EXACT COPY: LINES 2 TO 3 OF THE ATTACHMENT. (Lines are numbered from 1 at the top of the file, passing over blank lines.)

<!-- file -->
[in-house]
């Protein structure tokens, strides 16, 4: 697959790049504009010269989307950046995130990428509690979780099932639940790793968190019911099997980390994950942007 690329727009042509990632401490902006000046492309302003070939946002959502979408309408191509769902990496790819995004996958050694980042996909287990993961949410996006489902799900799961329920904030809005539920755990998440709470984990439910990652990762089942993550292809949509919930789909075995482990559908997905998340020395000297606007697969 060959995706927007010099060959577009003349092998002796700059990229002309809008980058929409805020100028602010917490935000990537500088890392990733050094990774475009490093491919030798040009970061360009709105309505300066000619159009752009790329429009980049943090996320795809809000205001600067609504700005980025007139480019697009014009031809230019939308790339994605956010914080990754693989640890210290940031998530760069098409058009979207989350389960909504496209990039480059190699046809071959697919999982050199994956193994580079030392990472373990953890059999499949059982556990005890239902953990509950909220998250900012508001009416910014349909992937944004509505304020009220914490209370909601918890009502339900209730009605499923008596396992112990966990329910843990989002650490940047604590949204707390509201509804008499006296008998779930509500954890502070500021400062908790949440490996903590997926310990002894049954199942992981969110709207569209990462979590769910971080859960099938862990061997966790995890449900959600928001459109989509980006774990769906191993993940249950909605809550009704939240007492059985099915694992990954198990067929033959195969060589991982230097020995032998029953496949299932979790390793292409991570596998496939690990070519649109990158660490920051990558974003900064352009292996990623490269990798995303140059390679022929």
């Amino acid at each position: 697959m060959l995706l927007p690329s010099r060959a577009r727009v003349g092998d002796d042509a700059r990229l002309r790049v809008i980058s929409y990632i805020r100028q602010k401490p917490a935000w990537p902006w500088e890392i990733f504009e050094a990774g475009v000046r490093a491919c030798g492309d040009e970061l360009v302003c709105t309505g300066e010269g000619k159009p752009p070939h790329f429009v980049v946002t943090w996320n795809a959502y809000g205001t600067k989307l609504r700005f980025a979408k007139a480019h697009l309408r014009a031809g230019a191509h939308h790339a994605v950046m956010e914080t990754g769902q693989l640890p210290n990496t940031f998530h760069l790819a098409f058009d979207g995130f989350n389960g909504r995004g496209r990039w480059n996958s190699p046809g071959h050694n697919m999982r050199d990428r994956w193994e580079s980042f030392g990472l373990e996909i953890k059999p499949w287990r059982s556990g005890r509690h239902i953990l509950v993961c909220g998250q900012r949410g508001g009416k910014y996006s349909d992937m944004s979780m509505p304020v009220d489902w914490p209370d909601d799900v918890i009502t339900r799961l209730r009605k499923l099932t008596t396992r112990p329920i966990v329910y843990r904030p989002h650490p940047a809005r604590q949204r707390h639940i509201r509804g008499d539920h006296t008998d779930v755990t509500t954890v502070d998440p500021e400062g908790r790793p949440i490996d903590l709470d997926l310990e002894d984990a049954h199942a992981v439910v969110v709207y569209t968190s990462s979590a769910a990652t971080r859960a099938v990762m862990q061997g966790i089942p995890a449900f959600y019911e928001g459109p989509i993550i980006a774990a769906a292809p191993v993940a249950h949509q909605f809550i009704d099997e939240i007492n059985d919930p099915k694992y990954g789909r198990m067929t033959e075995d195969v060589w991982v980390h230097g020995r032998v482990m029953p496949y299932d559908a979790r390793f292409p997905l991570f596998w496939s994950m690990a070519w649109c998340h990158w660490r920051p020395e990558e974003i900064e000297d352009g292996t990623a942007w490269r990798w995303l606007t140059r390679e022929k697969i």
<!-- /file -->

């Protein structure tokens, strides 16, 4: 697959790049504009010269989307950046995130990428509690979780099932639940790793968190019911099997980390994950942007 690329727009042509990632401490902006000046492309302003070939946002959502979408309408191509769902990496790819995004996958050694980042996909287990993961949410996006489902799900799961329920904030809005539920755990998440709470984990439910990652990762089942993550292809949509919930789909075995482990559908997905998340020395000297606007697969 060959995706927007010099060959577009003349092998002796700059990229002309809008980058929409805020100028602010917490935000990537500088890392990733050094990774475009490093491919030798040009970061360009709105309505300066000619159009752009790329429009980049943090996320795809809000205001600067609504700005980025007139480019697009014009031809230019939308790339994605956010914080990754693989640890210290940031998530760069098409058009979207989350389960909504496209990039480059190699046809071959697919999982050199994956193994580079030392990472373990953890059999499949059982556990005890239902953990509950909220998250900012508001009416910014349909992937944004509505304020009220914490209370909601918890009502339900209730009605499923008596396992112990966990329910843990989002650490940047604590949204707390509201509804008499006296008998779930509500954890502070500021400062908790949440490996903590997926310990002894049954199942992981969110709207569209990462979590769910971080859960099938862990061997966790995890449900959600928001459109989509980006774990769906191993993940249950909605809550009704939240007492059985099915694992990954198990067929033959195969060589991982230097020995032998029953496949299932979790390793292409991570596998496939690990070519649109990158660490920051990558974003900064352009292996990623490269990798995303140059390679022929």
């Amino acid at each position: 697959m060959l995706l927007p690329s010099r060959a577009r727009v003349g092998d002796d042509a700059r990229l002309r790049v809008i980058s929409y990632i805020r100028q602010k401490p917490a935000w990537p902006w500088e890392i990733f504009e050094a990774g475009v000046r490093a491919c030798g492309d040009e970061l360009v302003c709105t309505g300066e010269g000619k159009p752009p070939h790329f429009v980049v946002t943090w996320n795809a959502y809000g205001t600067k989307l609504r700005f980025a979408k007139a480019h697009l309408r014009a031809g230019a191509h939308h790339a994605v950046m956010e914080t990754g769902q693989l640890p210290n990496t940031f998530h760069l790819a098409f058009d979207g995130f989350n389960g909504r995004g496209r990039w480059n996958s190699p046809g071959h050694n697919m999982r050199d990428r994956w193994e580079s980042f030392g990472l373990e996909i953890k059999p499949w287990r059982s556990g005890r509690h239902i953990l509950v993961c909220g998250q900012r949410g508001g009416k910014y996006s349909d992937m944004s979780m509505p304020v009220d489902w914490p209370d909601d799900v918890i009502t339900r799961l209730r009605k499923l099932t008596t396992r112990p329920i966990v329910y843990r904030p989002h650490p940047a809005r604590q949204r707390h639940i509201r509804g008499d539920h006296t008998d779930v755990t509500t954890v502070d998440p500021e400062g908790r790793p949440i490996d903590l709470d997926l310990e002894d984990a049954h199942a992981v439910v969110v709207y569209t968190s990462s979590a769910a990652t971080r859960a099938v990762m862990q061997g966790i089942p995890a449900f959600y019911e928001g459109p989509i993550i980006a774990a769906a292809p191993v993940a249950h949509q909605f809550i009704d099997e939240i007492n059985d919930p099915k694992y990954g789909r198990m067929t033959e075995d195969v060589w991982v980390h230097g020995r032998v482990m029953p496949y299932d559908a979790r390793f292409p997905l991570f596998w496939s994950m690990a070519w649109c998340h990158w660490r920051p020395e990558e974003i900064e000297d352009g292996t990623a942007w490269r990798w995303l606007t140059r390679e022929k697969i």